PULASKI COMMENTARY Qatar’s political gains after the 2022 World Cup (Robert Czulda)

Autor foto: Domena publiczna

PULASKI COMMENTARY: Qatar’s political gains after the 2022 World Cup (Robert Czulda)

PULASKI COMMENTARY: Qatar’s political gains after the 2022 World Cup (Robert Czulda)

10 stycznia, 2023

PULASKI COMMENTARY: Qatar’s political gains after the 2022 World Cup (Robert Czulda)

PULASKI COMMENTARY Qatar’s political gains after the 2022 World Cup (Robert Czulda)

Autor foto: Domena publiczna

PULASKI COMMENTARY: Qatar’s political gains after the 2022 World Cup (Robert Czulda)

Autor: Robert Czulda

Opublikowano: 10 stycznia, 2023

The State of Qatar’s decision to host the biggest and most popular sporting event in the world – the World Cup – was not driven by its love to sport and football, but purely by political calculations. For Qatar sport is an important element of building its influence and strengthening its soft power. Despite some controversies, Qatar has demonstrated great organizational skills and benefited from the tournament politically.

Qatar has made a very long, yet successful journey from being a relatively unknown member of the international community to one of the most important and influential actors in contemporary global politics and business. To achieve this, Qatar used a wide array of tools. These includes sport which has been since the 1990s one of the most useful means to build its international position with worldwide influence.

The case of Qatar clearly shows that a significance of sport nowadays goes far beyond physical fitness and a healthy lifestyle. Sport in the emirate plays a key role in supporting the state’s policy – both internally and, more importantly, externally (internationally). Qatar is one of designers of a modern approach, which is known as a sport diplomacy. Hosting the most important sport event – the World Cup – is a natural and logical step in using sport for political goals.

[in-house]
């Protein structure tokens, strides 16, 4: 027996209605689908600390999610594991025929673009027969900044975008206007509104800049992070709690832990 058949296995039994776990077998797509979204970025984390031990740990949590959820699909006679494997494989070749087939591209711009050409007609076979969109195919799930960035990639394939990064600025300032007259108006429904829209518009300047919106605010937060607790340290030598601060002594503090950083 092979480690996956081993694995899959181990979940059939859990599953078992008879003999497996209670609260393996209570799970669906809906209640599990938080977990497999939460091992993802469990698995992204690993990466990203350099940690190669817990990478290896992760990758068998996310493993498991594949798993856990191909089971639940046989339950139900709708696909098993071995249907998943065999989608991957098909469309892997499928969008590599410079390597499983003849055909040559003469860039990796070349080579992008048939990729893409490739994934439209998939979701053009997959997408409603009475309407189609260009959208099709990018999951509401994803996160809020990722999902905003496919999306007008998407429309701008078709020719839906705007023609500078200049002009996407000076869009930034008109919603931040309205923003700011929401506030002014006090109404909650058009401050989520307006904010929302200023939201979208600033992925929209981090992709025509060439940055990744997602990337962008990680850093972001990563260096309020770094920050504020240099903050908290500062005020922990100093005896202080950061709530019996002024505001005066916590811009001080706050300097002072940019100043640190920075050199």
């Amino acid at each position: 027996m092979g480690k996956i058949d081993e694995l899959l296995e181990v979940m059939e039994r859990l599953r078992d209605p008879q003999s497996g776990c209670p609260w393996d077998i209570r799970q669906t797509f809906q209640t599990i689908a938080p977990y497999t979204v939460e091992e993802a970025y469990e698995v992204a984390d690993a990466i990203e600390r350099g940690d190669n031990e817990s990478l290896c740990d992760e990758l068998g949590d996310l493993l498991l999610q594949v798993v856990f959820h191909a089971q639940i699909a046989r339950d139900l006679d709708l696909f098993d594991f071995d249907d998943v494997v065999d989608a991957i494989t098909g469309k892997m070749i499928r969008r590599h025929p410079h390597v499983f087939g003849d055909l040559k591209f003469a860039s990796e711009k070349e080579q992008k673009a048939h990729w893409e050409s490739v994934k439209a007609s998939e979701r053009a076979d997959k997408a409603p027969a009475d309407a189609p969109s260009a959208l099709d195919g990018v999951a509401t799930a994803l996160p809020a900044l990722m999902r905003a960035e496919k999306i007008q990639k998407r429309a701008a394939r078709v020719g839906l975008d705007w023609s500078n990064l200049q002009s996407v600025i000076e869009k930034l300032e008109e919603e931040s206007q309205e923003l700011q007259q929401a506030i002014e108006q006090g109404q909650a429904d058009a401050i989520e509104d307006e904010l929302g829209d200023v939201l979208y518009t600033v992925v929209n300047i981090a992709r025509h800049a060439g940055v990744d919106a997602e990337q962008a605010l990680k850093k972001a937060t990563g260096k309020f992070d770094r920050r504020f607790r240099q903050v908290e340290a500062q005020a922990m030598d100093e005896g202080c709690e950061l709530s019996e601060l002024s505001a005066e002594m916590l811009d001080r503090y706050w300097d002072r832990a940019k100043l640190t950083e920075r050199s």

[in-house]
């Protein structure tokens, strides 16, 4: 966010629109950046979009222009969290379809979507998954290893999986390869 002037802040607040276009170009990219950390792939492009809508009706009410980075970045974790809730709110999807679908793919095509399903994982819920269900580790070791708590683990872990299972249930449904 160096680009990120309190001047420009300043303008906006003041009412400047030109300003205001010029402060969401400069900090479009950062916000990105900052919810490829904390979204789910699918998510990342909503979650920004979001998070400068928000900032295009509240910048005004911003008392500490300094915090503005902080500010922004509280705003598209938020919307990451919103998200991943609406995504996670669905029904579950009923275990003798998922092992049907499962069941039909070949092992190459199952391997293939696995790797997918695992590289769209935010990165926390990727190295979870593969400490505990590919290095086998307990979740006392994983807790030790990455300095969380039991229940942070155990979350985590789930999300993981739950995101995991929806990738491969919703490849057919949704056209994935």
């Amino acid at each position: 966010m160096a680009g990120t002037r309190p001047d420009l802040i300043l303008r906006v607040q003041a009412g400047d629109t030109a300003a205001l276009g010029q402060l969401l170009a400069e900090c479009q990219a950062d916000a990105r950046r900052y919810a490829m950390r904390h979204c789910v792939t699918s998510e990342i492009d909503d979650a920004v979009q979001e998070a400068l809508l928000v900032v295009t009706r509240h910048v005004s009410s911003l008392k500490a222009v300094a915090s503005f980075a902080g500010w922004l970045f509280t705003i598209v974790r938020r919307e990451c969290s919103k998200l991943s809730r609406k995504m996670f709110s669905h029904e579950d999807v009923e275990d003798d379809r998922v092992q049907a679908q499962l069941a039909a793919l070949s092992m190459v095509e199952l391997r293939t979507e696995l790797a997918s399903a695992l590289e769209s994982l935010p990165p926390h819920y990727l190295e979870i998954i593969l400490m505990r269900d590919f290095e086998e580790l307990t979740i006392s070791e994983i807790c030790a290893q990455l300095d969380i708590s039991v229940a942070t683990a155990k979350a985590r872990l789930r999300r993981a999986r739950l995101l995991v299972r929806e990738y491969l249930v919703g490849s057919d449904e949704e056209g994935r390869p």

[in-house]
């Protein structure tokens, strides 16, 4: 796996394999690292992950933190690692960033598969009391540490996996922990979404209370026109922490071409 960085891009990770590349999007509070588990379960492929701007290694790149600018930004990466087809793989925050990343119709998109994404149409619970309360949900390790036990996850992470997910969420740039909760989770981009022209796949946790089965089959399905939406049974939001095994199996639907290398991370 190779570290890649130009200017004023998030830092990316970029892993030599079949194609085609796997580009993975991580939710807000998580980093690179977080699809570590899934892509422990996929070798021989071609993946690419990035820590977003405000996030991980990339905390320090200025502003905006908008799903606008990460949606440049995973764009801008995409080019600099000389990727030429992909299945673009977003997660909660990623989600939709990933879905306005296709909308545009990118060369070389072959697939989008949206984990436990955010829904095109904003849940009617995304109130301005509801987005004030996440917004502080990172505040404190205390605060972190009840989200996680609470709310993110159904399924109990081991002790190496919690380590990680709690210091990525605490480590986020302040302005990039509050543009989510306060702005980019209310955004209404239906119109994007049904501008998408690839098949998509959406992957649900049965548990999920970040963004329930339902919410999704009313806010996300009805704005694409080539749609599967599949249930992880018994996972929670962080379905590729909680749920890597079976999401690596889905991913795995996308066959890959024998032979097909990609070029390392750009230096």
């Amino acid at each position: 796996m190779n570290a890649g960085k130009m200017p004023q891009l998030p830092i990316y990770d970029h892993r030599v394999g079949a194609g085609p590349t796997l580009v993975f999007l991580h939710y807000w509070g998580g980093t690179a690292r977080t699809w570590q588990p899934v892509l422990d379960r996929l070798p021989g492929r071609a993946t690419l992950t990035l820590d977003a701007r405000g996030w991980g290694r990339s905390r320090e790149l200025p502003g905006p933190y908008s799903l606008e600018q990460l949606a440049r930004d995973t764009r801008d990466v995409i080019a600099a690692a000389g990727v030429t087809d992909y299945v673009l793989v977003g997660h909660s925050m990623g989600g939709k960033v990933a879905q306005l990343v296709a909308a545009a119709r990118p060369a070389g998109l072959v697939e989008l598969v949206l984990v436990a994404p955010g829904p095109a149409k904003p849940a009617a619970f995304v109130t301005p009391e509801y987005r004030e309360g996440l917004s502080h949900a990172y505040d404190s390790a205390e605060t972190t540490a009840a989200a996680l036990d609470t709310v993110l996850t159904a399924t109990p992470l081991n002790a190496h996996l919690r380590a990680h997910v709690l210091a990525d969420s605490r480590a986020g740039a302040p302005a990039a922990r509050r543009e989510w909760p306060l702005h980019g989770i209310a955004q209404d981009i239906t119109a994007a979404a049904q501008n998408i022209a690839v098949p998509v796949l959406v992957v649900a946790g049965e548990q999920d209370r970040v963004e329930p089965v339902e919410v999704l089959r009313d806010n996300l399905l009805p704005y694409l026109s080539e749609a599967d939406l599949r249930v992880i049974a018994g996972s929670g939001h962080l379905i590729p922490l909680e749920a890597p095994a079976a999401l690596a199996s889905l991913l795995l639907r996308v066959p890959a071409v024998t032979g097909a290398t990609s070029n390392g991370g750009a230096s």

Already before the World Cup, numerous controversies began to appear around Qatar, including the way it was awarded a right to host the tournament. Other issues, such as labour rights, were discussed too. Over time, also just before the World Cup itself, more allegations and controversies appeared. Ultimately, some media labelled Qatar’s World Cup as „the most controversial sporting event since the 1980 Moscow Olympics”.[i] Although such a statement is exaggerated (it is sufficient to mention then 2016 Summer Olympics and 2022 Winter Olympics in China, as well as the 2018 World Cup in Russia) undoubtedly the atmosphere around Qatar on the eve of the tournament was bad. There was a financial burden too – it has been estimated that Qatar spent at least USD 200 billion to organize the World Cup.

Undoubtedly those elements constitute a cost, which cannot be neglected by Qatar. However, when it comes to a financial side, some of this amount was spent on infrastructure, which will remain. This includes highly modern and useful metro and the Lusail development (Qatar’s “self-contained sustainable and comprehensively planned” future city). Moral dilemmas were forgotten as soon as the first ball was kicked. It is impossible to identify any argument to support a claim that Qatar was or will be severely affected by those controversies.

The only exception may be in the case of a post-World Cup story, which might develop further. Qatar was accused of bribing members of the European Parliament and other officials to secure favourable terms in bilateral treaties. This international scandal, which has already resulted in an arrest of European Parliament Vice-President Eva Kaili and three other officials, has a potential to impact both Qatar and the European Parliament, but in fact this seems unlikely – Doha has already threatened the European Union and most likely this pressure is enough to deter the EU from making any moves against Qatar. After all, this is not the first corruption scandal in Europe. Unfortunately.